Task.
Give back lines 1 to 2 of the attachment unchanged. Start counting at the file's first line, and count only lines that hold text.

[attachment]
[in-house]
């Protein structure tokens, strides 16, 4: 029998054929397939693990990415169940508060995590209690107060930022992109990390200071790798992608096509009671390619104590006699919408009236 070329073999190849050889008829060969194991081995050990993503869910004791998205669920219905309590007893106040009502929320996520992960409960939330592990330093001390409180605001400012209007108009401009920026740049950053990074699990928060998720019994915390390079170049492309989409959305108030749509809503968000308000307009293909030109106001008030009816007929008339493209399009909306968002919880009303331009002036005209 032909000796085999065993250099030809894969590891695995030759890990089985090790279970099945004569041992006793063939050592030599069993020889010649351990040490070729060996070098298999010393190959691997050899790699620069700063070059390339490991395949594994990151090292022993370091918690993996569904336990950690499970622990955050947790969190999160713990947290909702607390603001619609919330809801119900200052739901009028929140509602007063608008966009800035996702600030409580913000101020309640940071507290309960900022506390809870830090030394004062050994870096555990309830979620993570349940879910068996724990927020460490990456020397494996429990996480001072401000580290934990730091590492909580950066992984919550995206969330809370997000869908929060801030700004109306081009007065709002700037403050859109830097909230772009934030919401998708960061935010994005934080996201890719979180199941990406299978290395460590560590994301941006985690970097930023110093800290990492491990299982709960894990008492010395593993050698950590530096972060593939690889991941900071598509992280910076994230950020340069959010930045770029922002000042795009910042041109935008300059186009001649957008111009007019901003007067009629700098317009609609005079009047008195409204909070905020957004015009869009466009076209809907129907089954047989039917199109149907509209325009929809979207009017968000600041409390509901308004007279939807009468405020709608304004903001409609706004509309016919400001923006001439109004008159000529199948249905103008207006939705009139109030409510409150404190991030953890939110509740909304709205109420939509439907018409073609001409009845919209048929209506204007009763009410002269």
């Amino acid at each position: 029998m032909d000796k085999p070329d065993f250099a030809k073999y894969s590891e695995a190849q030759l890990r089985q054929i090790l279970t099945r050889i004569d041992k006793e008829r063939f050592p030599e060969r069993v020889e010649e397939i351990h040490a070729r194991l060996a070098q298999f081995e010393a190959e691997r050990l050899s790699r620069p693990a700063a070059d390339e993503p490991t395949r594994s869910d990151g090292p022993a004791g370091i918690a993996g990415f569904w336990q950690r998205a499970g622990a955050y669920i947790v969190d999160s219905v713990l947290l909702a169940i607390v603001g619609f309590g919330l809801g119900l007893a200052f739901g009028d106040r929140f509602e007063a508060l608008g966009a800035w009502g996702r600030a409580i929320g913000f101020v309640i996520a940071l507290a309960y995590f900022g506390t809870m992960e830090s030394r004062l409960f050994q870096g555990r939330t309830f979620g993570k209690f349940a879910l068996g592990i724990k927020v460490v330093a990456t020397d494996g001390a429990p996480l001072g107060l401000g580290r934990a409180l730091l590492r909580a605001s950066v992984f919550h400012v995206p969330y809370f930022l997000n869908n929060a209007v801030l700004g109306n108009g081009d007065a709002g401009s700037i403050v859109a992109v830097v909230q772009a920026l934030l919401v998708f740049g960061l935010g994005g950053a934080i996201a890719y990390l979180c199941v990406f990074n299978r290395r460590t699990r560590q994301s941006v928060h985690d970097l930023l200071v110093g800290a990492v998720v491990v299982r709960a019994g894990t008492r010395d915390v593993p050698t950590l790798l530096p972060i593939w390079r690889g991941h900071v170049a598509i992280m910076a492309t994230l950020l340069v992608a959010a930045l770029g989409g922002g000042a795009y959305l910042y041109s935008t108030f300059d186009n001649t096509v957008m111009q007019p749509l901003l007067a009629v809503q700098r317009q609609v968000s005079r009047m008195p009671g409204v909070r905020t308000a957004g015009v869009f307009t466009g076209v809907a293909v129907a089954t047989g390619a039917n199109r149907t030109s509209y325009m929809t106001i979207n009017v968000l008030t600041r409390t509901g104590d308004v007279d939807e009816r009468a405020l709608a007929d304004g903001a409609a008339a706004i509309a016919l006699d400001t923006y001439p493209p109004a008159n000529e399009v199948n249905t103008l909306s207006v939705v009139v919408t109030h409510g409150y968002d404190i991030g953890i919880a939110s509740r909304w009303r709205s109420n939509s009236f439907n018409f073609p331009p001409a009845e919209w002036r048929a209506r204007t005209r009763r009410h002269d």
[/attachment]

[in-house]
């Protein structure tokens, strides 16, 4: 029998054929397939693990990415169940508060995590209690107060930022992109990390200071790798992608096509009671390619104590006699919408009236 070329073999190849050889008829060969194991081995050990993503869910004791998205669920219905309590007893106040009502929320996520992960409960939330592990330093001390409180605001400012209007108009401009920026740049950053990074699990928060998720019994915390390079170049492309989409959305108030749509809503968000308000307009293909030109106001008030009816007929008339493209399009909306968002919880009303331009002036005209 032909000796085999065993250099030809894969590891695995030759890990089985090790279970099945004569041992006793063939050592030599069993020889010649351990040490070729060996070098298999010393190959691997050899790699620069700063070059390339490991395949594994990151090292022993370091918690993996569904336990950690499970622990955050947790969190999160713990947290909702607390603001619609919330809801119900200052739901009028929140509602007063608008966009800035996702600030409580913000101020309640940071507290309960900022506390809870830090030394004062050994870096555990309830979620993570349940879910068996724990927020460490990456020397494996429990996480001072401000580290934990730091590492909580950066992984919550995206969330809370997000869908929060801030700004109306081009007065709002700037403050859109830097909230772009934030919401998708960061935010994005934080996201890719979180199941990406299978290395460590560590994301941006985690970097930023110093800290990492491990299982709960894990008492010395593993050698950590530096972060593939690889991941900071598509992280910076994230950020340069959010930045770029922002000042795009910042041109935008300059186009001649957008111009007019901003007067009629700098317009609609005079009047008195409204909070905020957004015009869009466009076209809907129907089954047989039917199109149907509209325009929809979207009017968000600041409390509901308004007279939807009468405020709608304004903001409609706004509309016919400001923006001439109004008159000529199948249905103008207006939705009139109030409510409150404190991030953890939110509740909304709205109420939509439907018409073609001409009845919209048929209506204007009763009410002269």